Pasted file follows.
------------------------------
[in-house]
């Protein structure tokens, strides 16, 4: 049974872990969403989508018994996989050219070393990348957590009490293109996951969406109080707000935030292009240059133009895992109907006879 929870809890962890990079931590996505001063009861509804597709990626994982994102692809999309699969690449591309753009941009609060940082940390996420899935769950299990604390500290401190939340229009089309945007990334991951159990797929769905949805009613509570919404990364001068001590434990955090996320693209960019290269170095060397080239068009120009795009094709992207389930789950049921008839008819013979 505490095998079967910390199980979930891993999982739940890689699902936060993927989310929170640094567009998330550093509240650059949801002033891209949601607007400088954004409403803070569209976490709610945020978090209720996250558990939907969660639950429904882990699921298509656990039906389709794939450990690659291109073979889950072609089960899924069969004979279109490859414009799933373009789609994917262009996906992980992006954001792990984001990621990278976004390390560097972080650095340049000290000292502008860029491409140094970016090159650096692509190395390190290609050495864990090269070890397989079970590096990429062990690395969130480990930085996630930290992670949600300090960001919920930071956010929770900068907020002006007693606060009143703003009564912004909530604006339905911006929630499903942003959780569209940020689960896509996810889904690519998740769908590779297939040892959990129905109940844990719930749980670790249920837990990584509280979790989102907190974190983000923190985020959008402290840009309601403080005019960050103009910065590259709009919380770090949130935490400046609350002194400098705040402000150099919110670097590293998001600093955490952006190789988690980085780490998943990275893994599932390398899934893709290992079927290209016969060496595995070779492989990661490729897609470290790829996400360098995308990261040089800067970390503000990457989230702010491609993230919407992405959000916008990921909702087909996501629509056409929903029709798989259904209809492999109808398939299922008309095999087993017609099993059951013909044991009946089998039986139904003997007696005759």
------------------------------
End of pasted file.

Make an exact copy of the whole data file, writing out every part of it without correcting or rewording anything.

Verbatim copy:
[in-house]
């Protein structure tokens, strides 16, 4: 049974872990969403989508018994996989050219070393990348957590009490293109996951969406109080707000935030292009240059133009895992109907006879 929870809890962890990079931590996505001063009861509804597709990626994982994102692809999309699969690449591309753009941009609060940082940390996420899935769950299990604390500290401190939340229009089309945007990334991951159990797929769905949805009613509570919404990364001068001590434990955090996320693209960019290269170095060397080239068009120009795009094709992207389930789950049921008839008819013979 505490095998079967910390199980979930891993999982739940890689699902936060993927989310929170640094567009998330550093509240650059949801002033891209949601607007400088954004409403803070569209976490709610945020978090209720996250558990939907969660639950429904882990699921298509656990039906389709794939450990690659291109073979889950072609089960899924069969004979279109490859414009799933373009789609994917262009996906992980992006954001792990984001990621990278976004390390560097972080650095340049000290000292502008860029491409140094970016090159650096692509190395390190290609050495864990090269070890397989079970590096990429062990690395969130480990930085996630930290992670949600300090960001919920930071956010929770900068907020002006007693606060009143703003009564912004909530604006339905911006929630499903942003959780569209940020689960896509996810889904690519998740769908590779297939040892959990129905109940844990719930749980670790249920837990990584509280979790989102907190974190983000923190985020959008402290840009309601403080005019960050103009910065590259709009919380770090949130935490400046609350002194400098705040402000150099919110670097590293998001600093955490952006190789988690980085780490998943990275893994599932390398899934893709290992079927290209016969060496595995070779492989990661490729897609470290790829996400360098995308990261040089800067970390503000990457989230702010491609993230919407992405959000916008990921909702087909996501629509056409929903029709798989259904209809492999109808398939299922008309095999087993017609099993059951013909044991009946089998039986139904003997007696005759």